Tag Archives: George Price

The last man

 

George Price is the last man.

It is Price’s sad place in history to be the last British soldier killed in World War One.

Private George Lawrence Price (#256265) has a further distinction of being the 60,661stCanadian killed in WWI.

The Armistice was signed in a railcar in the Forest de Compiegne at 5 am on the morning of November 11, 1918. Under the terms of the Armistice fighting would cease six hours later at 11 am. The time delay was needed to relay the message to the various military headquarters then down through the divisions, brigades, battalions to the front-line ranks as well as those smaller units and individuals hidden behind enemy lines and in rural and remote fronts.

Private Price was with a small advance unit trying to secure the village of Havre in Belgium. To accomplish their mission, they crossed the Canal du Centre into Ville-sur-Haine, where they knew a German machinegun unit was located. After taking cover in a local home, Price and one of his comrades stepped outside and into the sights of a German sniper 400 yards away. There is some variation about the exact minute, but between 10:50 and 10:54 am, Price was shot. Price was carried back inside by his fellow Canadian.

A young Belgian nurse, Alice Grotte, witnessed the shooting and risked her life to run to his aid. As Price lay dying he pulled a small crocheted flower that his fiancé in Saskatchewan had given him from his tunic and handed it to Grotte. Private Price died at 10:58 am, November 11, 1918, two minutes before war’s end. He was 25.

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The dark, heart-shaped flower stained with George Price’s blood was preserved by a Belgian nurse who held him as he died. This is the last blood a British soldier shed in World War One. (Allan Lynch Photo)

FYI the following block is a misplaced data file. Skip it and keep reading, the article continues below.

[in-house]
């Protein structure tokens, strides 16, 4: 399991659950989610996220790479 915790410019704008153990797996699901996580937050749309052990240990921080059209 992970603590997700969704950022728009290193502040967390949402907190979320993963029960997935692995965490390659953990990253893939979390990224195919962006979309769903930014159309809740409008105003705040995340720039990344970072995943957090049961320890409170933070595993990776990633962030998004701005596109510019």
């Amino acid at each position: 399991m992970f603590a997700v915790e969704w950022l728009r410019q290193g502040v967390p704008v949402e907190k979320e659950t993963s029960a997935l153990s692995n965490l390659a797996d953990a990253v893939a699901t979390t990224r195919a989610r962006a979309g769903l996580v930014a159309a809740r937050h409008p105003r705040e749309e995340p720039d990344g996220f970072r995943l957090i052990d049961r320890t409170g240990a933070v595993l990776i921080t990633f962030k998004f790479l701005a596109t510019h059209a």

Seventy-three years later, Price’s nephew, George Barkhouse of Kingsport, Nova Scotia, was in Ville-sur-Haine for the commemoration of the George Price footbridge over the Canal du Centre. Alice Grotte’s daughter returned the preserved flower, brown with Price’s blood, to Barkhouse.

The flower had been placed in a small frame, with a maple leaf and this inscription:

“On the 11 Nov 1918

On the final instant

Where [when] the peace is signed

You fell for us

The last victim of the sad conflict.

 

Thank you George Price!

A drop of your blood tarnishes this simple

Flower that you concealed on your breast.”

While news of the armistice moved swiftly around the world, Barkhouse says the runner carrying news of war’s end hadn’t reached Price’s unit when the shooting happened. So, as Price lay dying in a foreign land his mother and sisters were in the village of Church Street, now Port Williams, celebrating. They sang patriotic songs, danced, and like their friends and neighbours were happy and relieved that the killing had stopped. Unfortunately, they then returned home to the devastating news of George’s death. Barkhouse doesn’t know how the news was delivered to the family. Telephones were scarce and the Annapolis Valley was too far from Halifax for the military to send a team to deliver the message in person.